CSA:

Compliance, Safety, Accountability (CSA)

The CSA is a Federal Motor Carrier Safety Administration (FMCSA) initiative to improve large truck and bus safety and ultimately reduce crashes, injuries, and fatalities that are related to commercial motor vehicle

FMCSA:

Federal Motor Carrier Safety Administration

The FMCSA was established within the Department of Transportation on January 1, 2000. Their primary mission is to prevent commercial motor vehicle-related fatalities and injuries.

What Does The FMCSA Do?

  • Commercial Drivers' Licenses
  • Data and Analysis
  • Regulatory Compliance and Enforcement
  • Research and Technology
  • Safety Assistance
  • Support and Information Sharing

Fm:

Dispatcher, Fleet Manager, Driver Manager

The primary person a driver communicates with at his/her company. A dispatcher can play many roles, depending on the company's structure. Dispatchers may assign freight, file requests for home time, relay messages between the driver and management, inform customer service of any delays, change appointment times, and report information to the load planners.
Rick S.'s Comment
member avatar

Most major OTR companies are going to be looking for OTR experience - but if you can start local - and are planning to STAY LOCAL. that's OK.

Most of the hullabaloo around OTR experience - is the experience of running interstate , dealing with time management, weigh stations, varying terrains and weather conditions, etc. - all the things you're not going to get "experience" that an OTR company is looking for, as far as a "non-rookie-hire" goes. There's more to OTR driving, than JUST DRIVING. And you might have to do some period of "training" with any of the majors, even with a CDL and local experience. I notice most OTR "job requirements" list OTR EXPERIENCE.

OTOH - there's more to LOCAL DRIVING for a beverage company - than JUST DRIVING also.

I have a good friend that's "well-placed' in local Pepsi management, and there's always hiring. When I asked him about a driving job - he told me: "you see all those nice end-stands in the supermarkets, with 100 cases, piled 15 feet high? Well YOU get to build them."

So unlike (most) OTR gigs - you will get to FINGERPRINT EVERY LOAD - unless your running from distro to distro. Not trying to throw a wet blanket on this - but beverage, bread, etc. type local distro gigs are hard work (which is why they pay SALARY, not MILEAGE).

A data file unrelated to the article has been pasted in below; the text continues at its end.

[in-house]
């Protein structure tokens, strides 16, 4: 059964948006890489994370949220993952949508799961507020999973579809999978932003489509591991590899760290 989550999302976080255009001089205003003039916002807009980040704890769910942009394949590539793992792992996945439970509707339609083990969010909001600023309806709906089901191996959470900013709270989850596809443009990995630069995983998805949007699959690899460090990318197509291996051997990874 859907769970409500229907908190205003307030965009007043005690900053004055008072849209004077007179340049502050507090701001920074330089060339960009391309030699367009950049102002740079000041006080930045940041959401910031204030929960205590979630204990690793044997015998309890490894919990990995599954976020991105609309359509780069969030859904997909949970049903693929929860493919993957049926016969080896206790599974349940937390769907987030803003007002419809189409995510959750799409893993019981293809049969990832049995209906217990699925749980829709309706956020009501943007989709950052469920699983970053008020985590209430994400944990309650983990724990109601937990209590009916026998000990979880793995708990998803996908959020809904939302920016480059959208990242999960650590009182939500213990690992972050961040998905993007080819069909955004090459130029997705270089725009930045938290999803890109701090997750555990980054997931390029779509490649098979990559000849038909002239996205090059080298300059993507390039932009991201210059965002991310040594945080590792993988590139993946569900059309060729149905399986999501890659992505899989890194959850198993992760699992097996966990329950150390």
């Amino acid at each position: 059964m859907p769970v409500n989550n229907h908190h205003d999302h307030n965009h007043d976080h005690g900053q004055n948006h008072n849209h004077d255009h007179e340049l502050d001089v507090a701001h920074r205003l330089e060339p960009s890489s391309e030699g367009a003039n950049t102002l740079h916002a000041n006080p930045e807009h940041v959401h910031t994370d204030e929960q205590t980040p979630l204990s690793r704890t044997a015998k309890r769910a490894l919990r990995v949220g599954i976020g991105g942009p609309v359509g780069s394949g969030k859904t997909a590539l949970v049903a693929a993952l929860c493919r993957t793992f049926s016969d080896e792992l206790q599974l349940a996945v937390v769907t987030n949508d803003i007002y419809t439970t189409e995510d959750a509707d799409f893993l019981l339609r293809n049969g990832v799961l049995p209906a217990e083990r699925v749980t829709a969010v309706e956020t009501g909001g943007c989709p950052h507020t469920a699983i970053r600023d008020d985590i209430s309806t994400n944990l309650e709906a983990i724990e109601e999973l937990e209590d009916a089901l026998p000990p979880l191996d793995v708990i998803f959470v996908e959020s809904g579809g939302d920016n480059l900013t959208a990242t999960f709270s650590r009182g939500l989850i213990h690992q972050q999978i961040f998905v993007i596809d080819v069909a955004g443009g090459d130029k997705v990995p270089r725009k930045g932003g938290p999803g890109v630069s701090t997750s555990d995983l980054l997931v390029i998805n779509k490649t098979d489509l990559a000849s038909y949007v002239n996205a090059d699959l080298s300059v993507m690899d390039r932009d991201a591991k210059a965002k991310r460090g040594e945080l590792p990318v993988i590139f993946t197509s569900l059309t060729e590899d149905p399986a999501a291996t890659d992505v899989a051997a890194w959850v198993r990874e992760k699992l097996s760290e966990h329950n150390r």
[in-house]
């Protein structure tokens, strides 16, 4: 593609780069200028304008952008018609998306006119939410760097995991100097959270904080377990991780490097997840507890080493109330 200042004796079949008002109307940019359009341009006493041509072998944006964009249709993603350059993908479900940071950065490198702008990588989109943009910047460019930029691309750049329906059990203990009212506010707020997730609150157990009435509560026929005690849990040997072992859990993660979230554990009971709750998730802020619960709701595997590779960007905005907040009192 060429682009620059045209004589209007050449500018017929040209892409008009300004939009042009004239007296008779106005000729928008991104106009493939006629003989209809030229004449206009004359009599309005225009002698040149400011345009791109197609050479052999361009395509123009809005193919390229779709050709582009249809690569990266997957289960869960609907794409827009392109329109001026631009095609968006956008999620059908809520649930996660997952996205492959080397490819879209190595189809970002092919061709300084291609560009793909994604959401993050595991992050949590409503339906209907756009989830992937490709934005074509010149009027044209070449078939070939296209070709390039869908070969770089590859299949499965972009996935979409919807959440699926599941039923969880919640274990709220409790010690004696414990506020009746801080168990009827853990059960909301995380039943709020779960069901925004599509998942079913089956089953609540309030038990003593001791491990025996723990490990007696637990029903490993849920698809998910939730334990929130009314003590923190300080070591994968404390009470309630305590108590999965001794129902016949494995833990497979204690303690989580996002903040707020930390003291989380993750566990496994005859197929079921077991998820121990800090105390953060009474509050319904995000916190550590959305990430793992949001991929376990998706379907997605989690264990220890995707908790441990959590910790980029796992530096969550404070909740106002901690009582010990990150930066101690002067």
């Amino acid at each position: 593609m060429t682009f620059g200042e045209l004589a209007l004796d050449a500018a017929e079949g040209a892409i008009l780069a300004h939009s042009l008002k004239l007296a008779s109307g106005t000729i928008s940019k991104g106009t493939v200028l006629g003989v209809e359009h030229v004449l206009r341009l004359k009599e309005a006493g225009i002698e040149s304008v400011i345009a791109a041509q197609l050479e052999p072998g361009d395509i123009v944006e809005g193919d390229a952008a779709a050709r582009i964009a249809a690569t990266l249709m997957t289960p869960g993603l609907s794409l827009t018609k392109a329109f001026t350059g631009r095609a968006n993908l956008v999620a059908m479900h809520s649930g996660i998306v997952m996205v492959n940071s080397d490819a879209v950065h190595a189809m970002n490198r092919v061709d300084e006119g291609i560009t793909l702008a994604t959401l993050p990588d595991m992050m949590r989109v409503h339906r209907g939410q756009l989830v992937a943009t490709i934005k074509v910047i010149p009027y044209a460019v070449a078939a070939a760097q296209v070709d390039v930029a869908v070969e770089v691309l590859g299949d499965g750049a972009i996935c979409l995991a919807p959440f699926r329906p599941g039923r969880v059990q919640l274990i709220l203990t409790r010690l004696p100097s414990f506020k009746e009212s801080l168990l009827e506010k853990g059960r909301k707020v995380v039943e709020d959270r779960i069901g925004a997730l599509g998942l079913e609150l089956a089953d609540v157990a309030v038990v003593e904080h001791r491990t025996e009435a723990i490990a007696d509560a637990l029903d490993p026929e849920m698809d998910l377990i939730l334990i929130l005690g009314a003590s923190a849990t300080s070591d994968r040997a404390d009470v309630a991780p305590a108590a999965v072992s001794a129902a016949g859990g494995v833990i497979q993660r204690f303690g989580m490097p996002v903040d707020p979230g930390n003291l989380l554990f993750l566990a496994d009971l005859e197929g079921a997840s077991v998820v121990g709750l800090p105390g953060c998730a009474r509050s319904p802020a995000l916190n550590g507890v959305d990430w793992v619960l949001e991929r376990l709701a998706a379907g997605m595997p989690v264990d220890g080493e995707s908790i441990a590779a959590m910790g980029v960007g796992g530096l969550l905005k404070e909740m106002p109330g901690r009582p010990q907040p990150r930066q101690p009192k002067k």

I have a friend that drives for SE Freight down here - $25 an hour (straight time), usually gets 60-70 hours a week. But he has to unload at destination. He makes GREAT $$ and benefits - but he has to WORK FOR IT.

Just sayin.

Rick

CDL:

Commercial Driver's License (CDL)

A CDL is required to drive any of the following vehicles:

  • Any combination of vehicles with a gross combined weight rating (GCWR) of 26,001 or more pounds, providing the gross vehicle weight rating (GVWR) of the vehicle being towed is in excess of 10,000 pounds.
  • Any single vehicle with a GVWR of 26,001 or more pounds, or any such vehicle towing another not in excess of 10,000 pounds.
  • Any vehicle, regardless of size, designed to transport 16 or more persons, including the driver.
  • Any vehicle required by federal regulations to be placarded while transporting hazardous materials.

OTR:

Over The Road

OTR driving normally means you'll be hauling freight to various customers throughout your company's hauling region. It often entails being gone from home for two to three weeks at a time.

Interstate:

Commercial trade, business, movement of goods or money, or transportation from one state to another, regulated by the Federal Department Of Transportation (DOT).

HOS:

Hours Of Service

HOS refers to the logbook hours of service regulations.
Sun King's Comment
member avatar

Thanks, both Pat and Daniel! In this scenario I would be working Along side a CDL holder. I am in an area with lots of LTL companies, but the jobs available are competitive. I can't just slide in because the need for driver's isn't that great. My other option is getting on as a dock worker with the intention to drive when the opportunity arises.

I am sort of leaning this direction because I can prove myself and get a beeline into the companies training program.

If there is any real stigma delivering soda and obtaining my CDL that way I would take pause. I am looking to find the quickest way into a good paying job by avoiding the cash outlay. I know I will pay as a dock worker, just not in cash

CDL:

Commercial Driver's License (CDL)

A CDL is required to drive any of the following vehicles: